What am I getting at exactly? Certainly, I'm not saying there is no place for trying to plan out your children. And, I'm not saying that spacing them is wrong or trying to find the best pre-school or after school activities is wrong. But, I am saying that there is something wrong with a society that views "unplanned pregnancies" as a problem, a mistake, an embarrassing thing that needs to be apologized for. Life is messy. God's Kingdom is messy. As long as God is God and we are not, that means we aren't in control and we can't plan our lives. Not really.

So, I think we should let go of our un-Christian expectations of control and perfection and accept the beautiful mess that is our life in God. I think there's a place for embracing the unplanned parts of life. Indeed, most of our life together--Ronnie and me--has been unplanned and yet blessed beyond measure. This new life growing inside of me is wondrously unplanned and I can't wait to meet him or her.

8 comments:

Bob Cleveland said...
This comment has been removed by the author.
Bob Cleveland said...

I think the "embarrassment" factor .. the maybe uncomfortableness (if that's a word) might come from the fact that it's something you didn't want to do and it happened anyway. Kind of like when you make a simple mistake. But this whole event will get pretty obvious pretty quick, and last a loooooong time. I mean, you'll have a kid to raise for 18-20-22 years or whatever.

Think about it. Hit a tree in your car. Fix the fender and the mistake is history. Lose your car keys? Find them and all is well. Fall off a chair, and it's gone when you get back up.

This one'll be around for awhile.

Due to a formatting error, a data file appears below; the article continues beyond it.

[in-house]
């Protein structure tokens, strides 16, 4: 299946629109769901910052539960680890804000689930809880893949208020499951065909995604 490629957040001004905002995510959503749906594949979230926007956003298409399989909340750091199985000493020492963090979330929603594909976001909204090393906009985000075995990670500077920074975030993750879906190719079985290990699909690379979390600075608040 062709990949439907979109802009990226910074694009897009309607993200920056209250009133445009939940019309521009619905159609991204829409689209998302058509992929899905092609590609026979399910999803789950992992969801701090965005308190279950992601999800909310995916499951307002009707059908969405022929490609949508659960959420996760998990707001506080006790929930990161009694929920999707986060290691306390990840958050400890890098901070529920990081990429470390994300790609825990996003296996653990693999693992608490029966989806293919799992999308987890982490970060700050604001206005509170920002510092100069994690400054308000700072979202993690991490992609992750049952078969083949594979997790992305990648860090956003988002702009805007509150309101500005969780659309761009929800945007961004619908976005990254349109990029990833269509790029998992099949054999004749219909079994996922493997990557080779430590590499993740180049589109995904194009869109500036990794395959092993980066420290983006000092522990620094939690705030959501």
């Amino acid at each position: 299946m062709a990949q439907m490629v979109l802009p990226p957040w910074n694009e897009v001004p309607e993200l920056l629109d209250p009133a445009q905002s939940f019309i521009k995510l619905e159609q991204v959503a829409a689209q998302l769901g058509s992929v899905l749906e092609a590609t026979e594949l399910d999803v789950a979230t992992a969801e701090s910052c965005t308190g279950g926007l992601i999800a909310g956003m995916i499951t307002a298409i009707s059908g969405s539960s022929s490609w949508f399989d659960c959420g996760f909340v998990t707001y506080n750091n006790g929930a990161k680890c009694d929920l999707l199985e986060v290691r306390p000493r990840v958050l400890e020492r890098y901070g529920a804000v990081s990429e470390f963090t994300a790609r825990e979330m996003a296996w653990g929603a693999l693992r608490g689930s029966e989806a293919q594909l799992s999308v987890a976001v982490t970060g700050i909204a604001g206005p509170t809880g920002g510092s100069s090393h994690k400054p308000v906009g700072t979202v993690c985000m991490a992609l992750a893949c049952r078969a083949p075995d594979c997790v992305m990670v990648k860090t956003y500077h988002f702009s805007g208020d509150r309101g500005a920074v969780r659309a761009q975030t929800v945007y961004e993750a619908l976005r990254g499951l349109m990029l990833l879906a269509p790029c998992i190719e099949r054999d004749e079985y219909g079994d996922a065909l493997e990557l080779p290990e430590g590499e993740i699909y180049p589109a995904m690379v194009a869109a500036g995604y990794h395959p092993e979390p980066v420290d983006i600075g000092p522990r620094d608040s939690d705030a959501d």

Then it's a sensitive thing anyway, knowing how babies are made. And you may think folks will wonder "Hmm .. what'd they do wrong?" Well, folks who wonder don't count.

Disruption of schedule? Sure. And you did it. So? You never said you're perfect, and the Club you and I belong to requires acknowledging you're not, to even get in.

And then a lot of other things I never thought of, too.

Keep in mind: when you're retired and you have two kids who grew up together and it all worked out wonderfully, you'll laugh a lot about this. And be thankful things happened just like they did. Warts and all.

I know. We're there.

p.s. I put this up once, and took it down to correct any impression I'd ever view this as any sort of mistake. It wasn't .. just an unintended occurrence.

Emily Hunter McGowin said...

Thanks, Bob. You clearly speak with the wisdom and insight of someone who's "been there." I appreciate that.

wendy said...

I have three unplanned blessings and thank God for them everyday. They are obviously part of Gods plan...glad I got to participate!

Tammie said...

Thank you Emily. Sometimes I get tired of all the negative comments that are thrown at me.
We all see with our American glasses on and don't get the big picture(myself included). You reminded me that its not to be perfect but God honoring and full of love with all my warts exposed. I know in the homeschool culture it is look at my child he/she is doing this or that or studying 15 subjects a day. We are to follow God's will for each child and not worry about other people and their expectations. We are to make disicples not happy Americans. So thank you again for laying your heart open and giving wisdom.

Your friend with my five blessing,
Tammie

Karla said...

I love the "beautiful mess" idea... how perfectly that describes our family... said by she who has 10 unplanned children! well, maybe 8 or 9, the first two were probably planned. When people ask me did I "plan" the 6 birthdays between July 24 and Aug 27, I respond, "does it look like I planned it? Who would plan it that way??" Anyway, enjoyed your thoughts and believe it or not, I actually re-wrestled (is that a word?) this subject on my tenth pregnancy! I was soooo tired and really mad about it, but eventually came back to the place that God's will and his adding our Abigail to history was probably much more important than how tired or miserable or overweight I was for another year or two of my life. After all, I signed up body and soul to be his bondservant, not to have a comfortably controlled life. I guess we never get done wrestling with the flesh over that.

UnderMidnight said...

unplanned?
have you been HABING TEH SECKS?!!!

Christiane said...

There is an old saying of the rabbis:

'Man plans, God laughs'